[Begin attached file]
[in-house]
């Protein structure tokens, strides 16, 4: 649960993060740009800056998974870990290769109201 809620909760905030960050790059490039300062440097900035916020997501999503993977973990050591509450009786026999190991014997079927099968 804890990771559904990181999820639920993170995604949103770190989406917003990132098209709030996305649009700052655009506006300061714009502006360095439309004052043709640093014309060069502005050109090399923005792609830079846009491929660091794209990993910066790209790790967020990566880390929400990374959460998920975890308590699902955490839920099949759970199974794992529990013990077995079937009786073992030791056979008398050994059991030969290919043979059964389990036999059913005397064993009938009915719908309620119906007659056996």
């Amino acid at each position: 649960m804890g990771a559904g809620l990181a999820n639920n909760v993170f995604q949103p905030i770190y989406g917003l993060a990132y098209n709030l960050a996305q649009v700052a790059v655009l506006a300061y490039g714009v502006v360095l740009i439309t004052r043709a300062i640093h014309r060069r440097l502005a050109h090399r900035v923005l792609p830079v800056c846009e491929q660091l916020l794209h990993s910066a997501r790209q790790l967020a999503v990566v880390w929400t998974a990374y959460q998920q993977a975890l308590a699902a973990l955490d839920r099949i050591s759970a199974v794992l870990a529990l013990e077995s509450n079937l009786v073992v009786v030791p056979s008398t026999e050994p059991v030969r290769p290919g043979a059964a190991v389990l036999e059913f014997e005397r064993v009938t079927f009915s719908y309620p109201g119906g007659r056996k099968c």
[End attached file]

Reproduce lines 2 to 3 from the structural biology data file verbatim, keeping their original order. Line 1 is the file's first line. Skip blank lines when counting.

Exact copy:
């Protein structure tokens, strides 16, 4: 649960993060740009800056998974870990290769109201 809620909760905030960050790059490039300062440097900035916020997501999503993977973990050591509450009786026999190991014997079927099968 804890990771559904990181999820639920993170995604949103770190989406917003990132098209709030996305649009700052655009506006300061714009502006360095439309004052043709640093014309060069502005050109090399923005792609830079846009491929660091794209990993910066790209790790967020990566880390929400990374959460998920975890308590699902955490839920099949759970199974794992529990013990077995079937009786073992030791056979008398050994059991030969290919043979059964389990036999059913005397064993009938009915719908309620119906007659056996």
């Amino acid at each position: 649960m804890g990771a559904g809620l990181a999820n639920n909760v993170f995604q949103p905030i770190y989406g917003l993060a990132y098209n709030l960050a996305q649009v700052a790059v655009l506006a300061y490039g714009v502006v360095l740009i439309t004052r043709a300062i640093h014309r060069r440097l502005a050109h090399r900035v923005l792609p830079v800056c846009e491929q660091l916020l794209h990993s910066a997501r790209q790790l967020a999503v990566v880390w929400t998974a990374y959460q998920q993977a975890l308590a699902a973990l955490d839920r099949i050591s759970a199974v794992l870990a529990l013990e077995s509450n079937l009786v073992v009786v030791p056979s008398t026999e050994p059991v030969r290769p290919g043979a059964a190991v389990l036999e059913f014997e005397r064993v009938t079927f009915s719908y309620p109201g119906g007659r056996k099968c």